Mr. Stratford may be a little intense when it comes to protecting his children, but it doesn’t keep him from being the funniest part of the whole movie. For example, when Chastity claims that what she and Bianca are trying to go to is “just a party,” and he replies, “And hell is just a sauna.” Mr. Stratford belongs in the Movie Parent Hall of Fame for his quips alone.
5. The sheer amount of money Joey loses throughout this movie
Not only does he continually pay Patrick to take out Kat out on dates, but he bets on his own success in his quest to have sex with Bianca–something that he ultimately fails at. Sorry, Joey. Hope you get another nosespray ad to shoot.
4. The Scene Where Patrick and Kat Kiss for the First Time
After Kat flashes her soccer coach to get Patrick out of detention, the pair paddle boat over to a balloon paintball place to playfully smash paint into each other’s hair. It’s an adorably perfect scene that ends in their first kiss, set to the dulcet tones of Semisonic’s “F.N.T.,” a song that deserves way more attention than it gets.
3. Patrick Verona
Patrick Verona is the ultimate bad boy with a heart of gold—and also the perfect match for Kat. People are just as intimidated by him, and he couldn’t care less about what they think. He makes the ultimate rom-com karaoke move when he sings Frankie Valli’s “Can’t Take My Eyes Off of You” with marching band in the middle of Kat’s soccer practice, all while on the run from the school’s security guards. He’s effortlessly charming, sexy, and refuses to kiss Kat while she’s drunk after the party, making a great point about consent in an otherwise hilarious film. While the whole accepting-money-from-Joey-to-take-out-Kat thing would normally count as a major strike against him, he ends up funneling all of the money into surprises for Kat–including getting her favorite artist to perform at their prom, and buying her a guitar. Honestly, his only flaw is that he thinks that angry girl rock means “chicks who can’t play their instruments,” and I like to think that he gets over that eventually.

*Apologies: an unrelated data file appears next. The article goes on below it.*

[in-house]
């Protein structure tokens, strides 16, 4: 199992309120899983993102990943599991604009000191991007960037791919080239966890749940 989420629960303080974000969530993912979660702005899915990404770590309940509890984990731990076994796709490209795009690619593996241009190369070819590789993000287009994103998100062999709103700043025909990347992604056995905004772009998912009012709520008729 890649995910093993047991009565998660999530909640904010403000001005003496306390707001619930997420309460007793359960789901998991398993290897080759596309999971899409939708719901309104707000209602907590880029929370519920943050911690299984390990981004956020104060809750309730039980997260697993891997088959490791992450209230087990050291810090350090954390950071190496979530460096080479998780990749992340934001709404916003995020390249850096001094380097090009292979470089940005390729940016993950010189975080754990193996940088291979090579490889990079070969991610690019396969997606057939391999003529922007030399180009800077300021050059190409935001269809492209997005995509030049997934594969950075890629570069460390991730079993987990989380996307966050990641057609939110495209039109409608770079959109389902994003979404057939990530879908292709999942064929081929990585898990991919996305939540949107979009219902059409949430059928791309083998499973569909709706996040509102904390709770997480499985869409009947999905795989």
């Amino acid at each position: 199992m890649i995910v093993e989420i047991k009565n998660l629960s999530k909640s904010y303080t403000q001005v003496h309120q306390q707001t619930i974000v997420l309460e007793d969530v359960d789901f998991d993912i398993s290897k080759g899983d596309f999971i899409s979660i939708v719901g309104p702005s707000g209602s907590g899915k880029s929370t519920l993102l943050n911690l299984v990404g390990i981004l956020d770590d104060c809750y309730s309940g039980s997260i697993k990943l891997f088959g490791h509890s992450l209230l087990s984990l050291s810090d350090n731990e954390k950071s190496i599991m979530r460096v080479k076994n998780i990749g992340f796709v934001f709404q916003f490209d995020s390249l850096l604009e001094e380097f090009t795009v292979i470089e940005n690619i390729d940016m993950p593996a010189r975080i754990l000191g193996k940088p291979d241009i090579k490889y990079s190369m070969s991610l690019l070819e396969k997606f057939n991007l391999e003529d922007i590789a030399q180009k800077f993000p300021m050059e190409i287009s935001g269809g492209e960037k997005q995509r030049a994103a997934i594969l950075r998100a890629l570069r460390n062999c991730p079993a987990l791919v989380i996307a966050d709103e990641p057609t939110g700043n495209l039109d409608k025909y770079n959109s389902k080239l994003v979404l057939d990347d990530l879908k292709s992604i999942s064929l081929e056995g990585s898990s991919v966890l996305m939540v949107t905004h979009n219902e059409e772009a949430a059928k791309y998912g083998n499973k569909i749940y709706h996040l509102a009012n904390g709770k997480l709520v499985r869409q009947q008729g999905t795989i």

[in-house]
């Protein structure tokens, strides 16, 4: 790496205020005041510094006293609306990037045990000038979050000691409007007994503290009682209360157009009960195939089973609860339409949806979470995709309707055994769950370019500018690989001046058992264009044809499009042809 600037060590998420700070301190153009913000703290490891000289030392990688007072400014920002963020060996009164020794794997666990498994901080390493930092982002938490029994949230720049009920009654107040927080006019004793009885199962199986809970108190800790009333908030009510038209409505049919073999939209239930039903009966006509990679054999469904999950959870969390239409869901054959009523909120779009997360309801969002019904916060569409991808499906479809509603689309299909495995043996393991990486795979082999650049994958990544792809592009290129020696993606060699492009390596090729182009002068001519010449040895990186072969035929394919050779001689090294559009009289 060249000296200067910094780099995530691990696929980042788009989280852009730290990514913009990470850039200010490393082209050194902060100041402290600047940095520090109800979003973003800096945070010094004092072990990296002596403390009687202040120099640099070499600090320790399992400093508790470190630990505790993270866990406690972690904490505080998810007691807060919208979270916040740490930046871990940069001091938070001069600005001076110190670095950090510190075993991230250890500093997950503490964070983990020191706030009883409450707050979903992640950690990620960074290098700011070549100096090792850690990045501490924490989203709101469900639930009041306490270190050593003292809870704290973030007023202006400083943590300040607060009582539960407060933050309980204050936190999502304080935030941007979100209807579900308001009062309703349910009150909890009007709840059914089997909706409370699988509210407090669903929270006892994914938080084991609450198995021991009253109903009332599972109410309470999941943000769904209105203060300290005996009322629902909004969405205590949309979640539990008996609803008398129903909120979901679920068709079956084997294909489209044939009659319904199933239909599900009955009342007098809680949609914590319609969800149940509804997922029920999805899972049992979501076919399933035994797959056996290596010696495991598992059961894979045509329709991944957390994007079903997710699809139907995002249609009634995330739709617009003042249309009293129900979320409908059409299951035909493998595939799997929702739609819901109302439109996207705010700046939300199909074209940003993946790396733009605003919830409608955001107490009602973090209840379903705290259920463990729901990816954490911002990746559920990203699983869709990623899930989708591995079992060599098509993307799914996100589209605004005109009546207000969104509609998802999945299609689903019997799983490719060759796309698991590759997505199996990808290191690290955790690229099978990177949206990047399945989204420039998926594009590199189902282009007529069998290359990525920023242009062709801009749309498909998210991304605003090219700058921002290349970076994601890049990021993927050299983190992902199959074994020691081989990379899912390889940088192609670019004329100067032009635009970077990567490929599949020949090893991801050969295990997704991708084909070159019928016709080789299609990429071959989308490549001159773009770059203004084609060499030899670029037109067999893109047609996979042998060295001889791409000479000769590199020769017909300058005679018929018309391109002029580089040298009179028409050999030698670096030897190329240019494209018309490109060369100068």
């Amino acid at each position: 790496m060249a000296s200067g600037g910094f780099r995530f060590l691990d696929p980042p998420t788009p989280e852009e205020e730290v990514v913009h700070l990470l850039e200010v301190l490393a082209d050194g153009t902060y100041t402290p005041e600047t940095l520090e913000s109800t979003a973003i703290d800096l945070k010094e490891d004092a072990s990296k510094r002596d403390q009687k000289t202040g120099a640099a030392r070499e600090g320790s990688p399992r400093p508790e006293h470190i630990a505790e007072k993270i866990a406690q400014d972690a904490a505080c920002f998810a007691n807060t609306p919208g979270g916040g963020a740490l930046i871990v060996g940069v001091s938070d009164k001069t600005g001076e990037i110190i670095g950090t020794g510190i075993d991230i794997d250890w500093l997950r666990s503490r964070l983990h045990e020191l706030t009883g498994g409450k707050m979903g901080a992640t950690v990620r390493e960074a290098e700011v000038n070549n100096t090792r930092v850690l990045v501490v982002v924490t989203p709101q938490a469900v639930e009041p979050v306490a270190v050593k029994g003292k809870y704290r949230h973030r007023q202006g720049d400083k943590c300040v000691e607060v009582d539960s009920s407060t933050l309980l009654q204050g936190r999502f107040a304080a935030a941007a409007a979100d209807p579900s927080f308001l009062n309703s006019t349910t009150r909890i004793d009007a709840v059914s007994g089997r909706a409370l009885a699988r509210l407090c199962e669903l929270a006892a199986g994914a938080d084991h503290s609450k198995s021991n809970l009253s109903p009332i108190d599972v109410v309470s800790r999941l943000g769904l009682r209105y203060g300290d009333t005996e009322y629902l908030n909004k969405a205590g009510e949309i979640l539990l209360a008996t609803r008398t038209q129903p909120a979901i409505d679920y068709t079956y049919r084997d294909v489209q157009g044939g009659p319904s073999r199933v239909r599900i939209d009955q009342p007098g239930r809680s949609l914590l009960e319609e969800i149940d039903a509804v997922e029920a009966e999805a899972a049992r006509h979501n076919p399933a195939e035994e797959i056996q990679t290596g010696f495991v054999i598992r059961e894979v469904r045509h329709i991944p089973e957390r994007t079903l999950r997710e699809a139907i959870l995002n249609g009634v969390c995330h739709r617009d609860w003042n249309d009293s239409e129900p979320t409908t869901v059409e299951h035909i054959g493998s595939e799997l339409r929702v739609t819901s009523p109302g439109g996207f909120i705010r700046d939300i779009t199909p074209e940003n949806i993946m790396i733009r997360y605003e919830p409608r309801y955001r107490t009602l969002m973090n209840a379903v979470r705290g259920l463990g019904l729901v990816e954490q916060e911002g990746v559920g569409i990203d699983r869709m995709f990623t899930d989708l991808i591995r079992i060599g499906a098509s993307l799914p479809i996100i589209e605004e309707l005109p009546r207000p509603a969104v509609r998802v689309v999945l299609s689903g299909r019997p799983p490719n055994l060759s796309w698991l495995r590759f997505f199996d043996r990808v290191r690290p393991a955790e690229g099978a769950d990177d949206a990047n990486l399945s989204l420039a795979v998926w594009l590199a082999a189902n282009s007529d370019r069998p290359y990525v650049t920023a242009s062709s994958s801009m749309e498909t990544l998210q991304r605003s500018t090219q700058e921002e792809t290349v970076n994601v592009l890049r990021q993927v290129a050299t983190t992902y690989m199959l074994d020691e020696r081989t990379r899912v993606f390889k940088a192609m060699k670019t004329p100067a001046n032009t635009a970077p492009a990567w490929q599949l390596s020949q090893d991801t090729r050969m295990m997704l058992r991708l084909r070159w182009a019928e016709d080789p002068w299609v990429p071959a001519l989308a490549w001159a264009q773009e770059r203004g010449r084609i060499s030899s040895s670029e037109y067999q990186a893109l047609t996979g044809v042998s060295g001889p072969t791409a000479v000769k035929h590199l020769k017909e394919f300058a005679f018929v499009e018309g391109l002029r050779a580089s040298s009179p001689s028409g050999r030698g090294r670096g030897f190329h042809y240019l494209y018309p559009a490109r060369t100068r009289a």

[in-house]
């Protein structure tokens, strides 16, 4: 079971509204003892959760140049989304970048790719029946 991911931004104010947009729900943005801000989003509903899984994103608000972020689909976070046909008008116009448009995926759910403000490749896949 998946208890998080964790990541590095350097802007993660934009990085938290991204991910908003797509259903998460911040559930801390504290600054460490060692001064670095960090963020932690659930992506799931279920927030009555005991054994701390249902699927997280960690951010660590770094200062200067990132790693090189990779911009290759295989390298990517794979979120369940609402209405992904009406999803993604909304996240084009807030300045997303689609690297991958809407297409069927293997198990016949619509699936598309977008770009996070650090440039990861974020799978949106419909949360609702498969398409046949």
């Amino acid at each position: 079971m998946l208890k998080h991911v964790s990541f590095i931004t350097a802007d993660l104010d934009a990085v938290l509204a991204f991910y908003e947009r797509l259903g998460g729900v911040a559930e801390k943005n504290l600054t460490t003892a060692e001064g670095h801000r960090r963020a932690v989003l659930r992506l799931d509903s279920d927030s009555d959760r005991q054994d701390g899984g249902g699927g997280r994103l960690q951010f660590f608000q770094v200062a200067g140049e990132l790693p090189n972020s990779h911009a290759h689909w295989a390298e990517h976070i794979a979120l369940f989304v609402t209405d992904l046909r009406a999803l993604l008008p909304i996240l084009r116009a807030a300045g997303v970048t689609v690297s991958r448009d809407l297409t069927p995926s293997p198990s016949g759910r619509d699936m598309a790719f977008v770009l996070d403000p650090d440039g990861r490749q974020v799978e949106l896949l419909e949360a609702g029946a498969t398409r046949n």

2. Surprise: Bianca Doesn’t Need Saving
At the start of the movie, Bianca is positioned as the slightly vapid, popular foil to Kat’s prickly loner vibe. She’s the pawn in Joey, Cameron, and Michael’s complicated game, a girl who’s treated as a gullible prize at every turn. In the end, it turns out that Bianca is stronger and more self aware than anyone else around her, which makes it extremely satisfying to watch her punch Joey in the face for what he does to Kat, Cameron, and most importantly, herself.
From the opening notes of Joan Jett’s “Bad Reputation,” Kat Stratford is unforgettable. She doesn’t care what her classmates think, she only pursues her own interests, and most importantly, she’s angry at the world–specifically at the patriarchy. “I guess in this society, being male and an ASSHOLE makes you worthy of our time,” she announces to her English class upon being forced to deal with Hemingway. Has there ever been a teen movie character be so perfectly angry since Katarina Stratford? The success of 10 Things I Hate About You hinges on its treatment of Kat, and the fact that it flips The Taming of the Shrew on its head; Patrick doesn’t change Kat, he just proves that people will love her for exactly who she is, anger and all. This rejection of one of the most annoying teen movie tropes allows the “unlikable” female character, an unapologetic feminist and ornery high school senior, to be the heroine of a rom-com–and deservedly so.